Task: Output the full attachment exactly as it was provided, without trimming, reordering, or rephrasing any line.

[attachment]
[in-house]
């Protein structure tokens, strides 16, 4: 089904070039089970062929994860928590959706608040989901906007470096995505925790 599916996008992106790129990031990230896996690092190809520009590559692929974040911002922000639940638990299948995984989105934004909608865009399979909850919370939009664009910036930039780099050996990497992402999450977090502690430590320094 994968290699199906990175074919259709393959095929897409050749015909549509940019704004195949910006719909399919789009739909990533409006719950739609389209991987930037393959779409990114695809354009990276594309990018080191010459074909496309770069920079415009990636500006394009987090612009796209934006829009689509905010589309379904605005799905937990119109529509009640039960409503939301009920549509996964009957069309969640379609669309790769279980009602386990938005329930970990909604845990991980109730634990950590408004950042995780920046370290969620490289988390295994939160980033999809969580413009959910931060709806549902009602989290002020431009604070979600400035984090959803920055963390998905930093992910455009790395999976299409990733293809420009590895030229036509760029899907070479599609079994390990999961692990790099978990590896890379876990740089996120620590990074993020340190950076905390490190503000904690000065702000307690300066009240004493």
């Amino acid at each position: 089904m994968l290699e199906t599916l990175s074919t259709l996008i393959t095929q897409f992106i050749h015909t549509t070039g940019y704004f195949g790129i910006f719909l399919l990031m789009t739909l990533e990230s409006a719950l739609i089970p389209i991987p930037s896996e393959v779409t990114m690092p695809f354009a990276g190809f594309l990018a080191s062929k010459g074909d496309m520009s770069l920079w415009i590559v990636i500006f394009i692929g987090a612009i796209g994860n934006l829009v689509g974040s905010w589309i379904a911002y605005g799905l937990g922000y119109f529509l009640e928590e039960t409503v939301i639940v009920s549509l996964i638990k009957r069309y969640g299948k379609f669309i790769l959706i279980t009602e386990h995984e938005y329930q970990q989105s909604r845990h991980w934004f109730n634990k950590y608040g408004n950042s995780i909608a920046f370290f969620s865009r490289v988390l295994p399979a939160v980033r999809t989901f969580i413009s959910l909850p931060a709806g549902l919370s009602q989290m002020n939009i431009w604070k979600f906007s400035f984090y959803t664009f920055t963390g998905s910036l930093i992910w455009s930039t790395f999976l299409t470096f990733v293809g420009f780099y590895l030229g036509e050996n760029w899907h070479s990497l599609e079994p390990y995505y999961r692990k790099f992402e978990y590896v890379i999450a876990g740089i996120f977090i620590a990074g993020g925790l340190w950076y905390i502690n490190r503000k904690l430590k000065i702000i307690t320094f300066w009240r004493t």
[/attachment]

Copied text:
[in-house]
């Protein structure tokens, strides 16, 4: 089904070039089970062929994860928590959706608040989901906007470096995505925790 599916996008992106790129990031990230896996690092190809520009590559692929974040911002922000639940638990299948995984989105934004909608865009399979909850919370939009664009910036930039780099050996990497992402999450977090502690430590320094 994968290699199906990175074919259709393959095929897409050749015909549509940019704004195949910006719909399919789009739909990533409006719950739609389209991987930037393959779409990114695809354009990276594309990018080191010459074909496309770069920079415009990636500006394009987090612009796209934006829009689509905010589309379904605005799905937990119109529509009640039960409503939301009920549509996964009957069309969640379609669309790769279980009602386990938005329930970990909604845990991980109730634990950590408004950042995780920046370290969620490289988390295994939160980033999809969580413009959910931060709806549902009602989290002020431009604070979600400035984090959803920055963390998905930093992910455009790395999976299409990733293809420009590895030229036509760029899907070479599609079994390990999961692990790099978990590896890379876990740089996120620590990074993020340190950076905390490190503000904690000065702000307690300066009240004493």
């Amino acid at each position: 089904m994968l290699e199906t599916l990175s074919t259709l996008i393959t095929q897409f992106i050749h015909t549509t070039g940019y704004f195949g790129i910006f719909l399919l990031m789009t739909l990533e990230s409006a719950l739609i089970p389209i991987p930037s896996e393959v779409t990114m690092p695809f354009a990276g190809f594309l990018a080191s062929k010459g074909d496309m520009s770069l920079w415009i590559v990636i500006f394009i692929g987090a612009i796209g994860n934006l829009v689509g974040s905010w589309i379904a911002y605005g799905l937990g922000y119109f529509l009640e928590e039960t409503v939301i639940v009920s549509l996964i638990k009957r069309y969640g299948k379609f669309i790769l959706i279980t009602e386990h995984e938005y329930q970990q989105s909604r845990h991980w934004f109730n634990k950590y608040g408004n950042s995780i909608a920046f370290f969620s865009r490289v988390l295994p399979a939160v980033r999809t989901f969580i413009s959910l909850p931060a709806g549902l919370s009602q989290m002020n939009i431009w604070k979600f906007s400035f984090y959803t664009f920055t963390g998905s910036l930093i992910w455009s930039t790395f999976l299409t470096f990733v293809g420009f780099y590895l030229g036509e050996n760029w899907h070479s990497l599609e079994p390990y995505y999961r692990k790099f992402e978990y590896v890379i999450a876990g740089i996120f977090i620590a990074g993020g925790l340190w950076y905390i502690n490190r503000k904690l430590k000065i702000i307690t320094f300066w009240r004493t």